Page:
Did you know there are two main species of bats in the world? All bats can be put into one of two classes: Microchiroptera or Megachiroptera. These are colloquially known as “megabats” and “microbats.” Keep on reading to learn the principal differences and distinctions between them, including their appearance, diet, habitat, and much more!
Microchiroptera, or microbats, are modest in size and have big ears. Most range between 3 and 16 inches in length, and many are small enough to fit through a gap as tiny as 3/8th of an inch. They are echolocating mammals, meaning that they use a built-in, biological sonar system, which emits ultrasonic sounds that bounce of nearby objects and come back to the bat. Micros aren’t blind, but echolocation helps them dart and dive for prey more correctly at night.
In terms of diet, micros primarily eat insects; but some larger species eat small rodents, fish, birds, and amphibians. Three particular species consumes the blood of other animals, mainly birds and livestock. But do not worry; they don’t drink human blood!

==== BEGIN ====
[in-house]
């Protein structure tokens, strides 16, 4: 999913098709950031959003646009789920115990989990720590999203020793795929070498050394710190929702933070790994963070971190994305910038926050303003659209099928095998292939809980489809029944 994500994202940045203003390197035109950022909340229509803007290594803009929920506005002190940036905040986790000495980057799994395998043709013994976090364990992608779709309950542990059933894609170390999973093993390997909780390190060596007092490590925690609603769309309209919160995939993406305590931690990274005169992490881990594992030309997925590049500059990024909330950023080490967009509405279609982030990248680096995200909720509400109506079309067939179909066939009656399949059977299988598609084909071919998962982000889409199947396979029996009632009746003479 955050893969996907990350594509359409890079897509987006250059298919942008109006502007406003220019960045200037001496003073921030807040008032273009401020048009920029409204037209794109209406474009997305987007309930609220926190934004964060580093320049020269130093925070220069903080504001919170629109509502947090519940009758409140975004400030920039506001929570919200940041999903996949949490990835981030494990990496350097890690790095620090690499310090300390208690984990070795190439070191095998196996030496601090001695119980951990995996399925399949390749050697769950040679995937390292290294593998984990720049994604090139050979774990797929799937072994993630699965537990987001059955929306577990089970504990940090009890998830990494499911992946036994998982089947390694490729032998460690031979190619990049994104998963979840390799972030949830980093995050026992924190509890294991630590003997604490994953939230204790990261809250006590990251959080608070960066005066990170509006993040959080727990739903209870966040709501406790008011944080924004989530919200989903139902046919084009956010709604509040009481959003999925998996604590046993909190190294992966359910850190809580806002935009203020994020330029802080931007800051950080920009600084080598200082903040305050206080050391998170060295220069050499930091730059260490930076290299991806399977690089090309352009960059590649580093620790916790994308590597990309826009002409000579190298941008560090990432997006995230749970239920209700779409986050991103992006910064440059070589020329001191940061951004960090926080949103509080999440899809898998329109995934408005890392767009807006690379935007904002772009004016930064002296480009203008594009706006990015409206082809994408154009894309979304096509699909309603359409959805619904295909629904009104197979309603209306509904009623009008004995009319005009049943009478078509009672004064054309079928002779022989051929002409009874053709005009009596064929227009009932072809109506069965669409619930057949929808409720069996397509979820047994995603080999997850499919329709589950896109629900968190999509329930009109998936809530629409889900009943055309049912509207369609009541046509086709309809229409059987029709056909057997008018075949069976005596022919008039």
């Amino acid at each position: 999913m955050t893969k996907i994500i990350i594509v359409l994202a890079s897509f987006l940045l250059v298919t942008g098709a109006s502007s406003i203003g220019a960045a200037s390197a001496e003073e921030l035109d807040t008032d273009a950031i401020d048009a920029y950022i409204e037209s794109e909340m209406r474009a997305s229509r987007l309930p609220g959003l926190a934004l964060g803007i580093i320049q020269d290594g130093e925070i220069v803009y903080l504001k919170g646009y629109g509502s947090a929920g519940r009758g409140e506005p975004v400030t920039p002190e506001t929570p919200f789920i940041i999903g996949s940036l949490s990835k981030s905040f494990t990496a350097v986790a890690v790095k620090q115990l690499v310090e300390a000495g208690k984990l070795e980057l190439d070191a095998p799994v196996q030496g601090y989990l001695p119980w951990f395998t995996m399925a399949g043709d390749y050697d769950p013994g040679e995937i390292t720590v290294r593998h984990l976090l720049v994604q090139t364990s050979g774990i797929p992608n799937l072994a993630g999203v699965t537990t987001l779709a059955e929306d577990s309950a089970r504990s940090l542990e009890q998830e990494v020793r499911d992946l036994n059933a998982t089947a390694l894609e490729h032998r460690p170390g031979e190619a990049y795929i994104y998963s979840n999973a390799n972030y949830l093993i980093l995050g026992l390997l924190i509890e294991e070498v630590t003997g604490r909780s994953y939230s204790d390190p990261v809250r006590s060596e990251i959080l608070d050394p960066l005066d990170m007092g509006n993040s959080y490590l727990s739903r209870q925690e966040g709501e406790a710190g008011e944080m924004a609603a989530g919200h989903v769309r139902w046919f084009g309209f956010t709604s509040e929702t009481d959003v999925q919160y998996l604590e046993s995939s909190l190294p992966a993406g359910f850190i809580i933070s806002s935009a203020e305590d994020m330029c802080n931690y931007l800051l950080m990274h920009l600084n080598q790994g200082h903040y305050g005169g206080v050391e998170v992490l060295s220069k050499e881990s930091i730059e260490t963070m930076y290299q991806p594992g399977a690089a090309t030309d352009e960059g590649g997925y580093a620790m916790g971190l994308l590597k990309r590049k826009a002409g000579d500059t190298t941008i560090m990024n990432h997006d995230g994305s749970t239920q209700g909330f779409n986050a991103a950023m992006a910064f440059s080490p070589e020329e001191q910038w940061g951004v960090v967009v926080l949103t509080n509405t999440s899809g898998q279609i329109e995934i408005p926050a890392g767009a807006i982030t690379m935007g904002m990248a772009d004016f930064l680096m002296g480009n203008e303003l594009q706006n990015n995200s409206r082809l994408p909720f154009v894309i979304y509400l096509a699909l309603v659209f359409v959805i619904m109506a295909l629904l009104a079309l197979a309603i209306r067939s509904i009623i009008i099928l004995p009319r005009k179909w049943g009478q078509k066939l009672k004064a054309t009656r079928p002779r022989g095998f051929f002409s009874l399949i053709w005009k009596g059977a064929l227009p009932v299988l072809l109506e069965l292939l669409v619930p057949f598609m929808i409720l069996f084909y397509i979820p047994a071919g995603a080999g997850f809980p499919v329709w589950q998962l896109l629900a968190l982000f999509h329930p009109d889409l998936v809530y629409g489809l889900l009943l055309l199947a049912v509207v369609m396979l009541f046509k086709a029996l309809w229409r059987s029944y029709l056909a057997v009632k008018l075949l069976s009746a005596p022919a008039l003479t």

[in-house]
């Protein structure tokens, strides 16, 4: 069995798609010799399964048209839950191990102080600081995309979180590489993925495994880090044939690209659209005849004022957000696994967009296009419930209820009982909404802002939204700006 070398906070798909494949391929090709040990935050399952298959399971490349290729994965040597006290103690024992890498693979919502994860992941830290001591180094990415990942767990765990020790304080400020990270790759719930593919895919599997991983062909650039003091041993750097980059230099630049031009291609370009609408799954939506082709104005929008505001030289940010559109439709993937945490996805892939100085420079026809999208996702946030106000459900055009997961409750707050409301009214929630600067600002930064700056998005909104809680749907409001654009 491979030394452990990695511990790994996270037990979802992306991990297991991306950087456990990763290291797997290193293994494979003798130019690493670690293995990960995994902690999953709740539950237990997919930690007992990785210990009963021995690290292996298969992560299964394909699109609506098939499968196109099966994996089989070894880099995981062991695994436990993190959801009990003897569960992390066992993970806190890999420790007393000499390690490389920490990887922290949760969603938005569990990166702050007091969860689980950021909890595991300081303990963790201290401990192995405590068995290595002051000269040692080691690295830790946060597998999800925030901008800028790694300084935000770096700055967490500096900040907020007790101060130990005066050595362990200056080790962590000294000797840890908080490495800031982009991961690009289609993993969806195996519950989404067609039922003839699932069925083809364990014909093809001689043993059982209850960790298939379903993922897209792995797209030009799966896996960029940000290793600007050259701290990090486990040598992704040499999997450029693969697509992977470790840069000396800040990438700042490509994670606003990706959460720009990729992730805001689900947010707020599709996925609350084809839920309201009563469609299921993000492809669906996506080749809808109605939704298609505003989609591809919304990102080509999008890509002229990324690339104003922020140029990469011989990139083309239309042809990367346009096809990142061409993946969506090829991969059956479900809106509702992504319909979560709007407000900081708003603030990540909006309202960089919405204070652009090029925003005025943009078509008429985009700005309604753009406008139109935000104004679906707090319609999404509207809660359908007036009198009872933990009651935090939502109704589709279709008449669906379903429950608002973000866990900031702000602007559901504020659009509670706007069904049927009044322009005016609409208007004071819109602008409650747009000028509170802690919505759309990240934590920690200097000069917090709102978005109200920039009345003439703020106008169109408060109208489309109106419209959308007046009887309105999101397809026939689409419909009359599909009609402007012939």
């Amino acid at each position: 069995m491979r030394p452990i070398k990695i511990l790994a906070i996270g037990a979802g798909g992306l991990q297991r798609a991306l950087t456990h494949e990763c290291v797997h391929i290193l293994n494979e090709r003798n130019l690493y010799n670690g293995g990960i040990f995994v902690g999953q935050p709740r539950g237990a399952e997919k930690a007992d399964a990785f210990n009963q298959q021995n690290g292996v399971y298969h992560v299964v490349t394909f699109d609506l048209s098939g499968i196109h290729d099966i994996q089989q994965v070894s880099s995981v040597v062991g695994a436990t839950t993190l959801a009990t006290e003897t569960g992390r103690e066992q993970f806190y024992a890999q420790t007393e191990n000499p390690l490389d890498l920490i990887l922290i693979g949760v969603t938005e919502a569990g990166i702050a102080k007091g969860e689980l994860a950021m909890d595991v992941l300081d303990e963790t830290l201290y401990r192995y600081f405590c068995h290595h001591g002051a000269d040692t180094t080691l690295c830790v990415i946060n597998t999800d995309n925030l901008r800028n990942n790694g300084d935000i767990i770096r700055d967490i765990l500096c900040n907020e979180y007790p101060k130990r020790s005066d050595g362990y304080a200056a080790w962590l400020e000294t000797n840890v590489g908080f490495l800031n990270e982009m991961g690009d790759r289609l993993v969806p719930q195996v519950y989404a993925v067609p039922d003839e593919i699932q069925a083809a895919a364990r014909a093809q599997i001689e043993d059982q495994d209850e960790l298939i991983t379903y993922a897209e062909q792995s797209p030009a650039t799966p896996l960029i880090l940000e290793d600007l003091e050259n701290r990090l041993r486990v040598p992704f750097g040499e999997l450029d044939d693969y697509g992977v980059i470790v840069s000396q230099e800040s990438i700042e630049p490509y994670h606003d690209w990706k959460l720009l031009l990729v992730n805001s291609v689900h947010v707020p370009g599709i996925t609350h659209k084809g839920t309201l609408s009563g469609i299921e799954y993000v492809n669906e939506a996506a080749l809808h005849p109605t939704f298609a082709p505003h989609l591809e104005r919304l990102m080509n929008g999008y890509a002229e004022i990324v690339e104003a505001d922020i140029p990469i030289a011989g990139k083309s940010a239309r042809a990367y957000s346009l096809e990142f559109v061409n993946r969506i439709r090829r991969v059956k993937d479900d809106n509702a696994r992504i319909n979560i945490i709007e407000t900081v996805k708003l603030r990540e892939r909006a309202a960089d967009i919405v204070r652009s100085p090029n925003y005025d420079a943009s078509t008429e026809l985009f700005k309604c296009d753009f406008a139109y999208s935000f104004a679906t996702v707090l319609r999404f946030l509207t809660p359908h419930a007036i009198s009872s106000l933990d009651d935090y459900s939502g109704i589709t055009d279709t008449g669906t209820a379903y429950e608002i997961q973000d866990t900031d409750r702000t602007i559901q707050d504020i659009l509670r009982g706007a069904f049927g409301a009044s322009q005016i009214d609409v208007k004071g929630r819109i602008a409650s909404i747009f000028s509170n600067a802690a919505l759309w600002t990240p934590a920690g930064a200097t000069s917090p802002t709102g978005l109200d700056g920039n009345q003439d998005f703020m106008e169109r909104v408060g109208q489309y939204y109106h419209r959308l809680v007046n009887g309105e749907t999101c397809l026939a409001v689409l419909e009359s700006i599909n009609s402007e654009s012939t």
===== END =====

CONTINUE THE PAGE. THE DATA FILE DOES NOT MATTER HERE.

In regards to habitat, microbats live in moderate environments, and typically roost in hollowed trees, abandoned mines, caves, as well as in residential and commercial buildings (particularly attics!) .
Megachiroptera are much larger in size, and can also be known as “Flying Foxes”, “Fruit Bats”, and “Old World Fruit Bats.” This is mainly because of their frugivorous and nectarivorous diets, which mainly consists of fruit, nectar, and pollen. Some species are known to Raccoon Control eat some insects, but their diet primarily consists of the nectar and pollen of fruit and flowers. Because of this, this suborder of bats don’t use nor retain echolocating abilities. They do, however, have a keen sense of smell which helps them locate food sources, as well as, adapted teeth that are strong enough to bite through fruit rinds.
As for appearance, it’s easy to differentiate a mega out of a micro. But, Microbats lack the claw in the second finger of the forelimb that megabats don’t have. Megabats live in hot, tropical, and subtropical areas of the world. You’re not likely to see wild fruit bats living in the woods of the U.S. Midwest.